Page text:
Major drawbacks of most synthetic surfactant toilet bar formulations are harshness, poor lather, poor smear, and poor processability due to stickiness. The use of high sudsing anionic surfactants can yield acceptable lather volume. Unfortunately, the highest sudsing anionic surfactants are, in fact, poor in processability. While some prior art mild blends of sodium coconut/tallow alkyl glyceryl ether sulfonate (AGS) are relatively good in lather potential, they are not so easy to process because of their stickiness or hygroscopicity. It will be appreciated that processability, firmness, smear, mildness, lather, and rinsability make surfactant selection for mild personal cleansing bars a delicate balancing act. Thus, it will be appreciated that rather stringent requirements for formulating mild personal cleansing bars limit the choice of surfactants, and final formulations represent some degree of compromise. Mildness is often obtained at the expense of processability, effective cleansing, lathering, or rinsing, or vice versa. Processability is often obtained at the expense of smear.

Needless to say, a superior processable mild personal cleansing bar formulation with good mildness, good smear, good lather potential and good rinsability is difficult to formulate.

OBJECTS OF THE INVENTION

An object of the present invention is to provide a stamped, mild personal cleansing bar which has improved processability.

Another object of the present invention is to provide a mild bar with excellent smear.

Yet another object is to formulate a mild personal cleansing bar with a relatively low level of free fatty acids to improve bar smear and bar firmness.

Other objects will become apparent from the detailed description below.

SUMMARY OF THE INVENTION

This invention is a mild personal cleansing bar comprising: from about 20% to about 50% lathering mild synthetic surfactant and from about 5% to about 50% of magnesium soap; wherein the ratio of said lathering mild synthetic surfactant to said soap is from about 10:1 to about 0.4:1; said bar having a pH of from about 6.5 to about 8.5 in a 1% aqueous solution at 25° C.

DETAILED DESCRIPTION OF THE INVENTION

The invention relates to a mild personal cleansing bar made from a mix of from about 20% to about 50% of a lathering mild synthetic detergent surfactant and from about 5% to about 50%, preferably from about 10% to about 45%, magnesium soap. The mild personal cleansing bar has a pH of from about 6.5 to about 8.5. The pH of the bar is preferably from 7 to 8, and is preferably adjusted with a carboxylic acid. The pH is measured as a 1% aqueous solution at about 25° C.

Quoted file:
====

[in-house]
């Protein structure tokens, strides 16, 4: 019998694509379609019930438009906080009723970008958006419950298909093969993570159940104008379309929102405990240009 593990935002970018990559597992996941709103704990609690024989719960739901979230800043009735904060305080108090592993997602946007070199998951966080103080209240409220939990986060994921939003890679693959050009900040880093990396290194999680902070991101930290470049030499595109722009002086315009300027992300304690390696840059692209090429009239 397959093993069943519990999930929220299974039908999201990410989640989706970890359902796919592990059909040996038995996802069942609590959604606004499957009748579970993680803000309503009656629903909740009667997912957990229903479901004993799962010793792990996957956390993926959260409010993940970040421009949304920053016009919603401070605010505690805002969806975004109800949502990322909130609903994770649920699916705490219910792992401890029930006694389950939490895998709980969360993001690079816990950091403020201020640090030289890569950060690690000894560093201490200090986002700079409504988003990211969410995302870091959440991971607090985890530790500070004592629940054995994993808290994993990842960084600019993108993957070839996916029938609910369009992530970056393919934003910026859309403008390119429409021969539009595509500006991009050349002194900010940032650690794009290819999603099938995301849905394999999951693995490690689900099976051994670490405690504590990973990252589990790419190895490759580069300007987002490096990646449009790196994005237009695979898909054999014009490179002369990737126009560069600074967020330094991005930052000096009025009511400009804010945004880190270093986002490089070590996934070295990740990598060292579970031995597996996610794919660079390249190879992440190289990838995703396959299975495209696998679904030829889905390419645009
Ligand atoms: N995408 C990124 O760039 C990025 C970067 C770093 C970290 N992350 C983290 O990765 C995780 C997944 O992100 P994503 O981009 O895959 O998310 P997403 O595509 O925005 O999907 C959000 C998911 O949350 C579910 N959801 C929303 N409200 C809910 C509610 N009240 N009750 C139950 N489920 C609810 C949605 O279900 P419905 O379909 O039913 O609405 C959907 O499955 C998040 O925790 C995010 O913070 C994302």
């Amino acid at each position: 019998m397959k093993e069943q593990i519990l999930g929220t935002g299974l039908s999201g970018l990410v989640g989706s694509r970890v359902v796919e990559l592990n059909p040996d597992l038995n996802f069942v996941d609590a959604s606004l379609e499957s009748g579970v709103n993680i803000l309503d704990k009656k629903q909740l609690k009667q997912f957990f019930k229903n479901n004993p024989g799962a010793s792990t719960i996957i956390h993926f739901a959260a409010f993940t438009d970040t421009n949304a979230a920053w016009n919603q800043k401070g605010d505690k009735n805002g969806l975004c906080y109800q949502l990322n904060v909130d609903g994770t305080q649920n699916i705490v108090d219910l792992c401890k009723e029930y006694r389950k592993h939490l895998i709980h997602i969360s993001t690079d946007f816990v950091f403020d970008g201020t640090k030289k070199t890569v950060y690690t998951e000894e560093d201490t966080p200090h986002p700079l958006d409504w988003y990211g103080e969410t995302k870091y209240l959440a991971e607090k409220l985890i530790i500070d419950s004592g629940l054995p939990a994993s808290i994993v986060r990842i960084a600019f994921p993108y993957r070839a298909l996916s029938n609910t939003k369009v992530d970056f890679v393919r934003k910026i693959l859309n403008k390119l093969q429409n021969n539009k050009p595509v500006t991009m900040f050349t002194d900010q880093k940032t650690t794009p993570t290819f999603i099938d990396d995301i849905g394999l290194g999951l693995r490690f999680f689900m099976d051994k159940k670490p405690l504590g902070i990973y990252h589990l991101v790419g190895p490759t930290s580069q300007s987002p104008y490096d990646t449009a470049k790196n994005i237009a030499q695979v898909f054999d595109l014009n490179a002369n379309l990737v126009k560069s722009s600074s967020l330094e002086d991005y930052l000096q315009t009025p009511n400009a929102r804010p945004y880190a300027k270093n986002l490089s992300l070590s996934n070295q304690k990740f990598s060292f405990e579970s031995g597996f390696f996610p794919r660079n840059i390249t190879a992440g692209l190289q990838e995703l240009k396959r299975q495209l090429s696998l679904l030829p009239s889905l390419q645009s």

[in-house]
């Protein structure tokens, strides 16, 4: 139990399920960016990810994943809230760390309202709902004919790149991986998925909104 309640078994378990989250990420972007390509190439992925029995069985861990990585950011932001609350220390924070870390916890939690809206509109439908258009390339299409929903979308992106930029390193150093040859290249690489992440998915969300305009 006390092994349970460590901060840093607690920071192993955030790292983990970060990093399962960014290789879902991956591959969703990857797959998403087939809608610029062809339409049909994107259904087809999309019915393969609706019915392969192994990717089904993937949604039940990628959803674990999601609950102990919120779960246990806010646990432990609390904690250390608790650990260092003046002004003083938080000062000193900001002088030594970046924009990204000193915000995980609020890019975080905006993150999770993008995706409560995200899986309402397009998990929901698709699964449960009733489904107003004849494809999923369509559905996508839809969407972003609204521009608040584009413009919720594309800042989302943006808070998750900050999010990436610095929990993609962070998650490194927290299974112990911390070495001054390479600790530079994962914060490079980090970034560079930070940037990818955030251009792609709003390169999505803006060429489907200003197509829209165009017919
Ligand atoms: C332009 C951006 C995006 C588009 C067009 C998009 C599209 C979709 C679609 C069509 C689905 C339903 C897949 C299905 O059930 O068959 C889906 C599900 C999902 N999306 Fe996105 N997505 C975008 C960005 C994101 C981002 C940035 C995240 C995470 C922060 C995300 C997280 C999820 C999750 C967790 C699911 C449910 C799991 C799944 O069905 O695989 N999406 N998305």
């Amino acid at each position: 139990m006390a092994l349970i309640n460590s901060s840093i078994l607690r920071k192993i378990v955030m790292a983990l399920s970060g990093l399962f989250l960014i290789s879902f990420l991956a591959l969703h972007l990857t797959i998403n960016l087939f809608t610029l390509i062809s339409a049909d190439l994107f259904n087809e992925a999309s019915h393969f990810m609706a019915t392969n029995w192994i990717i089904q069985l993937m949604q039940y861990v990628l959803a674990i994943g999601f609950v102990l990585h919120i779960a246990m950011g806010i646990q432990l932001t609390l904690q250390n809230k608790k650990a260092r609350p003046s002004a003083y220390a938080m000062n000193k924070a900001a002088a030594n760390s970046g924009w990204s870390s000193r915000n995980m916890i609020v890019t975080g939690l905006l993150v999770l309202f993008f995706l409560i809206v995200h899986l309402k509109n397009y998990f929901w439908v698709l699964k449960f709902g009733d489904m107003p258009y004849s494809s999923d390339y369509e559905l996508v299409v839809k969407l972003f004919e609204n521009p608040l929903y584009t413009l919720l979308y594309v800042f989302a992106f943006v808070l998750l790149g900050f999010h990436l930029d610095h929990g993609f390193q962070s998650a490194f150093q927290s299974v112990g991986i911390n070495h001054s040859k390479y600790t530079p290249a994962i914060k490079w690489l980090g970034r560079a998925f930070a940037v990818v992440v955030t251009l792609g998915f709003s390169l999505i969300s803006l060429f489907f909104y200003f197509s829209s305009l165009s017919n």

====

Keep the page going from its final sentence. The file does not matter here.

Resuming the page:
The ratio of lathering mild synthetic surfactant to the magnesium soap is from about 10:1 to about 0.4:1, preferably from about 5:1 to about 0.5:1, more preferably from about 4:1 to about 0.6:1.

The term "lathering mild synthetic surfactant" as used herein means any surfactant which lathers at least about as well as the "mild standard alkyl glyceryl ether sulfonate (AGS)," as defined herein, which contains a substantial amount of C12 and C14 alkyl chains, specifically about 68% C12 ; 25% C14 ; and 7% C16 AGS.

A "non-lathering, non-soil-load-diluent, surfactant" is defined as a surfactant which has a "low" lather on the order of a C16 -C18 alkyl glyceryl ether sulfonate, and other C16 -C18 synthetic surfactants, e.g., C16 -C18 alkyl sulfates, etc. These surfactants do not contribute to the lather in any appreciable way, but they also do not detract from the lather in any significant way. They are, however, especially effective in improving the ability of the bar to have a good grade in the Flex Test as described more fully hereinafter. They also are useful in improving the smear characteristics of the bars.

The terms "soil load diluent" and "hydrophobic material" as used herein are synonymous and mean any diluent which is a soil load on the order of free fatty acid, paraffin wax, fatty alcohol, or triglyceride. Some of these materials, like paraffin wax, are very effective in improving the Flex Test grades. Other materials, like free fatty acid, help plasticize the formula for processability.

The magnesium (Mg) soap can be made by using selected fatty matter (free fatty acids and soaps) having an Iodine Value of from zero to about 50, preferably below 15, and more preferably from about zero to about 3. The titer (in ° C.) can be as low as about 15, however, the preferred fatty matter of the soap and free fatty acid have a titer of from about 15 to 80, preferably from about 35 to 75, and more preferably from about 50 to about 70.

The chemical properties of some preferred pure saturated acids are set out below in the Pure Acid Table.